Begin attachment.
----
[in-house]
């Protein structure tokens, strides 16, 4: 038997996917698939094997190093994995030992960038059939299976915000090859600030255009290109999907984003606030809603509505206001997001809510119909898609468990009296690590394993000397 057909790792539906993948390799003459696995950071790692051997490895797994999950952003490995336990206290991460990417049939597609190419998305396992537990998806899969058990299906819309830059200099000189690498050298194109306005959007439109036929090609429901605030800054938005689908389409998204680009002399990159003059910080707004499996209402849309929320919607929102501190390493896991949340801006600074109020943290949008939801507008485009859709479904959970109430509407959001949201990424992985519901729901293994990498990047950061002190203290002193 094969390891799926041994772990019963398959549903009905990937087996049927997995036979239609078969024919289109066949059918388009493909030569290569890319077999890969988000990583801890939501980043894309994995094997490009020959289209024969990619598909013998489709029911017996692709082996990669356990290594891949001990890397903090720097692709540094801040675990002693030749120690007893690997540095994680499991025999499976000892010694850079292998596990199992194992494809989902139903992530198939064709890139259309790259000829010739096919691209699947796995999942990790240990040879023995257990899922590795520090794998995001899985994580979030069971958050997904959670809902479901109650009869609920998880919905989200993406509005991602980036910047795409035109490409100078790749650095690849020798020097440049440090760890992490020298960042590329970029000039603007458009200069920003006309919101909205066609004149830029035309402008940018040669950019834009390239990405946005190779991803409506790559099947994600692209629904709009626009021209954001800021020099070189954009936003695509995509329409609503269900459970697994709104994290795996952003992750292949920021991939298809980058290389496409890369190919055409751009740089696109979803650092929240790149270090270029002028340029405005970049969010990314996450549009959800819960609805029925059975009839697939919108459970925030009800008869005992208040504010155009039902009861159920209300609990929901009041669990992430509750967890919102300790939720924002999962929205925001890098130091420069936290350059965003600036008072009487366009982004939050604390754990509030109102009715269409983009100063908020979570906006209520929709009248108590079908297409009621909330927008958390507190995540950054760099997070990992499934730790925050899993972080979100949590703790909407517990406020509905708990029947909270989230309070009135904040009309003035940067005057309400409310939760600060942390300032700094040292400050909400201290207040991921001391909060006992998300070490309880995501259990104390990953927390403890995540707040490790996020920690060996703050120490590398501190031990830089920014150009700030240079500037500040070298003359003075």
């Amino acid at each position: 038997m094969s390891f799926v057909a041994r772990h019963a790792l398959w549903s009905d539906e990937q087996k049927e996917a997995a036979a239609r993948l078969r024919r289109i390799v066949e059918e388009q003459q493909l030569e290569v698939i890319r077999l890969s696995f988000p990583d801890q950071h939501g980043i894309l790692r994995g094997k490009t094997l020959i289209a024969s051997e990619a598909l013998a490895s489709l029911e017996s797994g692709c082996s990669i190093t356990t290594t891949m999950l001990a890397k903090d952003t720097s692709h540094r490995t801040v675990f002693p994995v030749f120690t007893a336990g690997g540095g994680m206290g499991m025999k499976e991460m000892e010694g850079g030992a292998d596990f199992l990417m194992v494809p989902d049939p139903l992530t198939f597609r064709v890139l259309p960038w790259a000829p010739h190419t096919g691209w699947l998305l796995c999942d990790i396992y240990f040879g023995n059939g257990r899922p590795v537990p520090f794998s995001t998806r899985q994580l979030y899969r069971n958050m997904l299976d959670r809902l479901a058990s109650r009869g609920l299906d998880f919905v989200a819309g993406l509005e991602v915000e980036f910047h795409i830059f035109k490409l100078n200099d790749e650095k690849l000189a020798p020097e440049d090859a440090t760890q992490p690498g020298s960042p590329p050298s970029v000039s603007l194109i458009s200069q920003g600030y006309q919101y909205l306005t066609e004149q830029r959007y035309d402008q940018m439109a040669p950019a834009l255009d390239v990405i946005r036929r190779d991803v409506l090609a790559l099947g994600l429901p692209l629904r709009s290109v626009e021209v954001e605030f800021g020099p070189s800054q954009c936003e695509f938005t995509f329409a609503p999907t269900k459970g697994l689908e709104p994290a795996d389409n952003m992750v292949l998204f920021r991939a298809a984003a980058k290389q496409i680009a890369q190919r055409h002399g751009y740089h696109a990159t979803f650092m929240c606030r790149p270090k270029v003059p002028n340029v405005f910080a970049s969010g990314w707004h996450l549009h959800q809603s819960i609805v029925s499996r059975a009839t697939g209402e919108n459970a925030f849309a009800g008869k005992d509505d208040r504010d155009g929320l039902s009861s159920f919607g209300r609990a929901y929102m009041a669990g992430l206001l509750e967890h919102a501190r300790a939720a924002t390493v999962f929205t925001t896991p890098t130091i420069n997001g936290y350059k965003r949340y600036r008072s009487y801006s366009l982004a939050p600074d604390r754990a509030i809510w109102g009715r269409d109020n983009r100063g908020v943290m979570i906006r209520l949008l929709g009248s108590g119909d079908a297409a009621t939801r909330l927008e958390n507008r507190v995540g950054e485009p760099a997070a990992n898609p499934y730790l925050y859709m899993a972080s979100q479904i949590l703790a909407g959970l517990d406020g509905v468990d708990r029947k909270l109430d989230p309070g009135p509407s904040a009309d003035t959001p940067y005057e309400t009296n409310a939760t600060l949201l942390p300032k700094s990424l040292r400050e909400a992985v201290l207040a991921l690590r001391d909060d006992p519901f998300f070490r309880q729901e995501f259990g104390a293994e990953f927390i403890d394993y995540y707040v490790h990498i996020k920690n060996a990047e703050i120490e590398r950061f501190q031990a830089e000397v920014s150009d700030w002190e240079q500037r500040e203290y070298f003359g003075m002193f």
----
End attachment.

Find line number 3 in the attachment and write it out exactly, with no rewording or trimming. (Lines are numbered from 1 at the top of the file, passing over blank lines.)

């Amino acid at each position: 038997m094969s390891f799926v057909a041994r772990h019963a790792l398959w549903s009905d539906e990937q087996k049927e996917a997995a036979a239609r993948l078969r024919r289109i390799v066949e059918e388009q003459q493909l030569e290569v698939i890319r077999l890969s696995f988000p990583d801890q950071h939501g980043i894309l790692r994995g094997k490009t094997l020959i289209a024969s051997e990619a598909l013998a490895s489709l029911e017996s797994g692709c082996s990669i190093t356990t290594t891949m999950l001990a890397k903090d952003t720097s692709h540094r490995t801040v675990f002693p994995v030749f120690t007893a336990g690997g540095g994680m206290g499991m025999k499976e991460m000892e010694g850079g030992a292998d596990f199992l990417m194992v494809p989902d049939p139903l992530t198939f597609r064709v890139l259309p960038w790259a000829p010739h190419t096919g691209w699947l998305l796995c999942d990790i396992y240990f040879g023995n059939g257990r899922p590795v537990p520090f794998s995001t998806r899985q994580l979030y899969r069971n958050m997904l299976d959670r809902l479901a058990s109650r009869g609920l299906d998880f919905v989200a819309g993406l509005e991602v915000e980036f910047h795409i830059f035109k490409l100078n200099d790749e650095k690849l000189a020798p020097e440049d090859a440090t760890q992490p690498g020298s960042p590329p050298s970029v000039s603007l194109i458009s200069q920003g600030y006309q919101y909205l306005t066609e004149q830029r959007y035309d402008q940018m439109a040669p950019a834009l255009d390239v990405i946005r036929r190779d991803v409506l090609a790559l099947g994600l429901p692209l629904r709009s290109v626009e021209v954001e605030f800021g020099p070189s800054q954009c936003e695509f938005t995509f329409a609503p999907t269900k459970g697994l689908e709104p994290a795996d389409n952003m992750v292949l998204f920021r991939a298809a984003a980058k290389q496409i680009a890369q190919r055409h002399g751009y740089h696109a990159t979803f650092m929240c606030r790149p270090k270029v003059p002028n340029v405005f910080a970049s969010g990314w707004h996450l549009h959800q809603s819960i609805v029925s499996r059975a009839t697939g209402e919108n459970a925030f849309a009800g008869k005992d509505d208040r504010d155009g929320l039902s009861s159920f919607g209300r609990a929901y929102m009041a669990g992430l206001l509750e967890h919102a501190r300790a939720a924002t390493v999962f929205t925001t896991p890098t130091i420069n997001g936290y350059k965003r949340y600036r008072s009487y801006s366009l982004a939050p600074d604390r754990a509030i809510w109102g009715r269409d109020n983009r100063g908020v943290m979570i906006r209520l949008l929709g009248s108590g119909d079908a297409a009621t939801r909330l927008e958390n507008r507190v995540g950054e485009p760099a997070a990992n898609p499934y730790l925050y859709m899993a972080s979100q479904i949590l703790a909407g959970l517990d406020g509905v468990d708990r029947k909270l109430d989230p309070g009135p509407s904040a009309d003035t959001p940067y005057e309400t009296n409310a939760t600060l949201l942390p300032k700094s990424l040292r400050e909400a992985v201290l207040a991921l690590r001391d909060d006992p519901f998300f070490r309880q729901e995501f259990g104390a293994e990953f927390i403890d394993y995540y707040v490790h990498i996020k920690n060996a990047e703050i120490e590398r950061f501190q031990a830089e000397v920014s150009d700030w002190e240079q500037r500040e203290y070298f003359g003075m002193f």